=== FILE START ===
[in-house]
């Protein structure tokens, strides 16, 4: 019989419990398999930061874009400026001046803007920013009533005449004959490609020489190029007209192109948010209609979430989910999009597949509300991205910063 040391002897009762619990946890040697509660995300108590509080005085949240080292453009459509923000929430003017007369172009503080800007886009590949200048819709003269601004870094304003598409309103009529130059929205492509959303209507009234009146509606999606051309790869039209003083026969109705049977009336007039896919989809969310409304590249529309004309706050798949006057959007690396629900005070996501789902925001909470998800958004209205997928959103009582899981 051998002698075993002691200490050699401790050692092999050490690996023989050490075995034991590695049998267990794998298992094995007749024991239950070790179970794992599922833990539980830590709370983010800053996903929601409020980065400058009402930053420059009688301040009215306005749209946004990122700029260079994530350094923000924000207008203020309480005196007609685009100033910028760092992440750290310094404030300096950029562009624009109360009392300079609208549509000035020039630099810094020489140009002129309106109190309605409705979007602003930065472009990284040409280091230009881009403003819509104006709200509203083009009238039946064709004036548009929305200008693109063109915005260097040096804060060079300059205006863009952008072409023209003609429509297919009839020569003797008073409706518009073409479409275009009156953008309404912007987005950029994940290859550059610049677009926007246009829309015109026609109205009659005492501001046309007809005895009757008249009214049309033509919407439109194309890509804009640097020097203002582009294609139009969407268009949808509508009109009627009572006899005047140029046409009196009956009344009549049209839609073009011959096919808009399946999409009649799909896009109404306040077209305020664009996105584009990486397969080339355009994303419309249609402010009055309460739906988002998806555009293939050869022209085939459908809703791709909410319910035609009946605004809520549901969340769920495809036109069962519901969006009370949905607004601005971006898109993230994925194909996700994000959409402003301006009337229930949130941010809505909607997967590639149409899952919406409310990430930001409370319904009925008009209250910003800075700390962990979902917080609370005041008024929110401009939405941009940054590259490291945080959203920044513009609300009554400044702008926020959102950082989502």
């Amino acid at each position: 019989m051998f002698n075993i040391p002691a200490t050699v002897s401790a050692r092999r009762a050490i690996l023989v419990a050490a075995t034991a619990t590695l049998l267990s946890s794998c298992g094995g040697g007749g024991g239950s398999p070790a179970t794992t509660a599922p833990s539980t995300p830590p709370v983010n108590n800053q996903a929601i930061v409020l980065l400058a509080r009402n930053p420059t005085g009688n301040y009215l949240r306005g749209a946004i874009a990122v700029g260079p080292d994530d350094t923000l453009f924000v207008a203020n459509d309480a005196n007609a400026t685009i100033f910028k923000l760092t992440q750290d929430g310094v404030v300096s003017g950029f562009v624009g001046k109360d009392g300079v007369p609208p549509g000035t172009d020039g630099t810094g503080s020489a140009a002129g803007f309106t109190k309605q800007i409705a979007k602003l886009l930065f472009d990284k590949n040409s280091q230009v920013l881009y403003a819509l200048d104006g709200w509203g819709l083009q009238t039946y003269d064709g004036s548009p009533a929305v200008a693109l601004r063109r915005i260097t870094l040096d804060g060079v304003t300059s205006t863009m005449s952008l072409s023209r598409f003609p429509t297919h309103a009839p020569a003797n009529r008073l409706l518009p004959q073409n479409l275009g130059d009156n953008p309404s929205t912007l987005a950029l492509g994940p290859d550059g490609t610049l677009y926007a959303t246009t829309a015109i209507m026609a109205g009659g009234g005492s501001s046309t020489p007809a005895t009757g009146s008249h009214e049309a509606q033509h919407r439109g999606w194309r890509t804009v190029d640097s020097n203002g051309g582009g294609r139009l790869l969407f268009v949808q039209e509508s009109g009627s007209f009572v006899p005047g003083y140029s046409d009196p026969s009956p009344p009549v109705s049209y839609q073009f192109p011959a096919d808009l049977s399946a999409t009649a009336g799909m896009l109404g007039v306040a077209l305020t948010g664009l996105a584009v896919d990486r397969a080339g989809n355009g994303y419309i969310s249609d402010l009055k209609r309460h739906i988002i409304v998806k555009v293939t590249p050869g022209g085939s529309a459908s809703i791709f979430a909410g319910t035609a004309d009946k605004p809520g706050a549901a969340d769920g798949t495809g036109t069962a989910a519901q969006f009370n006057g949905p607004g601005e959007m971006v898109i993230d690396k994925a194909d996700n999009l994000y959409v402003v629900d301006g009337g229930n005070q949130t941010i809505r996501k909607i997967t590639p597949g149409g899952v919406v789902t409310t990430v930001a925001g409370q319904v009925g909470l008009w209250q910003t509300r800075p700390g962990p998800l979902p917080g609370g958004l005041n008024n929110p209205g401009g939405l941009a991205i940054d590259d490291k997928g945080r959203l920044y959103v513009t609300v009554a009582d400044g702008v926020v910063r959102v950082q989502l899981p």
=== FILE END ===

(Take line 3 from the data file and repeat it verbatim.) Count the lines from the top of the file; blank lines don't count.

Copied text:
């Amino acid at each position: 019989m051998f002698n075993i040391p002691a200490t050699v002897s401790a050692r092999r009762a050490i690996l023989v419990a050490a075995t034991a619990t590695l049998l267990s946890s794998c298992g094995g040697g007749g024991g239950s398999p070790a179970t794992t509660a599922p833990s539980t995300p830590p709370v983010n108590n800053q996903a929601i930061v409020l980065l400058a509080r009402n930053p420059t005085g009688n301040y009215l949240r306005g749209a946004i874009a990122v700029g260079p080292d994530d350094t923000l453009f924000v207008a203020n459509d309480a005196n007609a400026t685009i100033f910028k923000l760092t992440q750290d929430g310094v404030v300096s003017g950029f562009v624009g001046k109360d009392g300079v007369p609208p549509g000035t172009d020039g630099t810094g503080s020489a140009a002129g803007f309106t109190k309605q800007i409705a979007k602003l886009l930065f472009d990284k590949n040409s280091q230009v920013l881009y403003a819509l200048d104006g709200w509203g819709l083009q009238t039946y003269d064709g004036s548009p009533a929305v200008a693109l601004r063109r915005i260097t870094l040096d804060g060079v304003t300059s205006t863009m005449s952008l072409s023209r598409f003609p429509t297919h309103a009839p020569a003797n009529r008073l409706l518009p004959q073409n479409l275009g130059d009156n953008p309404s929205t912007l987005a950029l492509g994940p290859d550059g490609t610049l677009y926007a959303t246009t829309a015109i209507m026609a109205g009659g009234g005492s501001s046309t020489p007809a005895t009757g009146s008249h009214e049309a509606q033509h919407r439109g999606w194309r890509t804009v190029d640097s020097n203002g051309g582009g294609r139009l790869l969407f268009v949808q039209e509508s009109g009627s007209f009572v006899p005047g003083y140029s046409d009196p026969s009956p009344p009549v109705s049209y839609q073009f192109p011959a096919d808009l049977s399946a999409t009649a009336g799909m896009l109404g007039v306040a077209l305020t948010g664009l996105a584009v896919d990486r397969a080339g989809n355009g994303y419309i969310s249609d402010l009055k209609r309460h739906i988002i409304v998806k555009v293939t590249p050869g022209g085939s529309a459908s809703i791709f979430a909410g319910t035609a004309d009946k605004p809520g706050a549901a969340d769920g798949t495809g036109t069962a989910a519901q969006f009370n006057g949905p607004g601005e959007m971006v898109i993230d690396k994925a194909d996700n999009l994000y959409v402003v629900d301006g009337g229930n005070q949130t941010i809505r996501k909607i997967t590639p597949g149409g899952v919406v789902t409310t990430v930001a925001g409370q319904v009925g909470l008009w209250q910003t509300r800075p700390g962990p998800l979902p917080g609370g958004l005041n008024n929110p209205g401009g939405l941009a991205i940054d590259d490291k997928g945080r959203l920044y959103v513009t609300v009554a009582d400044g702008v926020v910063r959102v950082q989502l899981p």